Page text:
Lacey Act

Galleher has a firm policy of sourcing legal wood in compliance with the US Lacey Act and is an industry leader in managing and mitigating the risk that wood may be illegal.

What is illegal wood?

Why is illegal logging a problem?

What is the Lacey Act?

The Lacey Act is a United States law passed in 1900 that bans trafficking in illegal wildlife. In 2008, the Act was amended to include plants, including trees, and plant products such as wood and paper. This was the world’s first ban on trade in illegally sourced wood products, but it has been followed by similar legislation in the European Union, Japan and Australia.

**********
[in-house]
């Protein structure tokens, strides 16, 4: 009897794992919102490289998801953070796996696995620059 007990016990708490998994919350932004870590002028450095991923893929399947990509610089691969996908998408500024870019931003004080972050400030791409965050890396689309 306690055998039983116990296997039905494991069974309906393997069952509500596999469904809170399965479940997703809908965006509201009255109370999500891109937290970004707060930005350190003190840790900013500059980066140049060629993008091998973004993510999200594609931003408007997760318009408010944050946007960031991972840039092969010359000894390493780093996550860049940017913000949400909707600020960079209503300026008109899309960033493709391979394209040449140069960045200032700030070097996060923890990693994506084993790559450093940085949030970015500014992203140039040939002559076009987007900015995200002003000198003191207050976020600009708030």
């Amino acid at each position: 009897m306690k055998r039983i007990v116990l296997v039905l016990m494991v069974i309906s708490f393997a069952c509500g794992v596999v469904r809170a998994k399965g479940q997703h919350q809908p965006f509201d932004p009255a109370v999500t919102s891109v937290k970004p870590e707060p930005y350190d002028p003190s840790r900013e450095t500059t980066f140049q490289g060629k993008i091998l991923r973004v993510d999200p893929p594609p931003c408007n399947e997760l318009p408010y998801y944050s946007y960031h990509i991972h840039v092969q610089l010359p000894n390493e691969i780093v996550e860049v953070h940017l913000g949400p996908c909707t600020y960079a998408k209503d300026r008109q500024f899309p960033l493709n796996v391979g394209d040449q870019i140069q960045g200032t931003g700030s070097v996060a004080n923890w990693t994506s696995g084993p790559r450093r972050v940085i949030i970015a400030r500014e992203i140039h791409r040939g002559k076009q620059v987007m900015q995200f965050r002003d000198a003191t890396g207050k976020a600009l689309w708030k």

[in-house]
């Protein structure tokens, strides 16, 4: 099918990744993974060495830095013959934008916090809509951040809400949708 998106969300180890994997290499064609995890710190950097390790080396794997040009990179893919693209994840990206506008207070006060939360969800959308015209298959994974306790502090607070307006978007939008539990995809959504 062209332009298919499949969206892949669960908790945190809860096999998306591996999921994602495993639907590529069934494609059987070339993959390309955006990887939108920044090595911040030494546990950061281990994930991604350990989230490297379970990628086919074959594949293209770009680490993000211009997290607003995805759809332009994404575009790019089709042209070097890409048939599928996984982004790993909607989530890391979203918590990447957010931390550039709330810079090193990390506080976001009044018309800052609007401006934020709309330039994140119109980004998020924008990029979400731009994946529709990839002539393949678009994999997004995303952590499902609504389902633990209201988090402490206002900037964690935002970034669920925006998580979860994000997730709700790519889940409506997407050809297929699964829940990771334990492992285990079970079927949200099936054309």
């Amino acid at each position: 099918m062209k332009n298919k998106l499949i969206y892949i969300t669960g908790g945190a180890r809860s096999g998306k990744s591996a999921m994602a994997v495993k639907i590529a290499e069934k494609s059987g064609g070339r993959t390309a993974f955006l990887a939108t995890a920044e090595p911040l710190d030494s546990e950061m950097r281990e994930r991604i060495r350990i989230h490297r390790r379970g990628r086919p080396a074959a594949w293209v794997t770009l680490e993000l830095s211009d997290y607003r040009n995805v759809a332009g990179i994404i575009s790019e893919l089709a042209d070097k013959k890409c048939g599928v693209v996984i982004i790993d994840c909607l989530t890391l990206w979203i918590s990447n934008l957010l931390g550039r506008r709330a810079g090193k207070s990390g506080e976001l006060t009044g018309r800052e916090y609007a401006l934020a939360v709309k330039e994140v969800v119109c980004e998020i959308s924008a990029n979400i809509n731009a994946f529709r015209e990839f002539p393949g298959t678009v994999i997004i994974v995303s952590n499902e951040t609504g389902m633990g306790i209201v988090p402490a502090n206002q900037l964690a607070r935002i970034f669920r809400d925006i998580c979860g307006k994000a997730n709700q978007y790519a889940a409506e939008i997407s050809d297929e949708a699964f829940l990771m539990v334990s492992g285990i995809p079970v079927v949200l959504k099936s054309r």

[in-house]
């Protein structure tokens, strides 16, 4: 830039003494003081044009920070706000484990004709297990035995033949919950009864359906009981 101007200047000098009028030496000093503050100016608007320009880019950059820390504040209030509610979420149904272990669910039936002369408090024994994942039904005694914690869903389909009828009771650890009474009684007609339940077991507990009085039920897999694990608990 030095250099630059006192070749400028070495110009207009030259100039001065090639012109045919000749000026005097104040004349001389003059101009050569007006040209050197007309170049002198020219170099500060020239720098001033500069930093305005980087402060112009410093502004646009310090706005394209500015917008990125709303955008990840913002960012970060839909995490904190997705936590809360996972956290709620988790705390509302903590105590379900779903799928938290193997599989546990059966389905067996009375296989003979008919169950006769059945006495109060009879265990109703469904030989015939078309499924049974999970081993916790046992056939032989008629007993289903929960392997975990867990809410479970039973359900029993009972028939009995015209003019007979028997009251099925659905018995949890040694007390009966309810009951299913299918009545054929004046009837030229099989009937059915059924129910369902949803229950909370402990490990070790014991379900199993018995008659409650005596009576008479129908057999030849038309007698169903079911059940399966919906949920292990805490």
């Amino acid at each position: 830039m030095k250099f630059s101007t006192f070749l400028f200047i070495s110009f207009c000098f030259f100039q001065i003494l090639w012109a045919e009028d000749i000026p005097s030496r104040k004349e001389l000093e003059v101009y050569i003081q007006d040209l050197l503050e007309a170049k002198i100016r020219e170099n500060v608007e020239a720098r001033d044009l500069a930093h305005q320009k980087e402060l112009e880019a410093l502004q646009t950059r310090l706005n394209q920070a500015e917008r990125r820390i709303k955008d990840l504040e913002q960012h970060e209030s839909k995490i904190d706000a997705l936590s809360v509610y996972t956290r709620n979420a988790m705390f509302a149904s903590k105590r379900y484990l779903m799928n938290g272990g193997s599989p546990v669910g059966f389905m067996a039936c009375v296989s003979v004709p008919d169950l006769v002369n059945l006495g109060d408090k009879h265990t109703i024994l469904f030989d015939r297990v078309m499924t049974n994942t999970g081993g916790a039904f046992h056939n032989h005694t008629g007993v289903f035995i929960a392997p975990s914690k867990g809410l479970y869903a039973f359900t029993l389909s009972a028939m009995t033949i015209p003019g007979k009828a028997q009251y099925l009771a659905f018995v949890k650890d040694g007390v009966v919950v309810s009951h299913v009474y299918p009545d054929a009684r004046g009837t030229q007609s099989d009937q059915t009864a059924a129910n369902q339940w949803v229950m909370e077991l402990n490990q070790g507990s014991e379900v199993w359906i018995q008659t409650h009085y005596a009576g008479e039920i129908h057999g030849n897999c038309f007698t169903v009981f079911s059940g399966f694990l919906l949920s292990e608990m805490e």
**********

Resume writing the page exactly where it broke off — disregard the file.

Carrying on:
There are two major components to the Lacey amendments: a ban on trading plants or plant products harvested in violation of the law; and a requirement to declare the scientific name, value, quantity, and country of harvest origin for some products.

Penalties for violating the Lacey Act vary in severity based on the violator’s level of knowledge about the product: penalties are higher for those who knew they were trading in illegally harvested materials. For those who did not know, penalties vary based on whether the individual or company in question did everything possible to determine that the product was legal. In the U.S. system, this is called “due care.”

Source: Forest Legality Alliance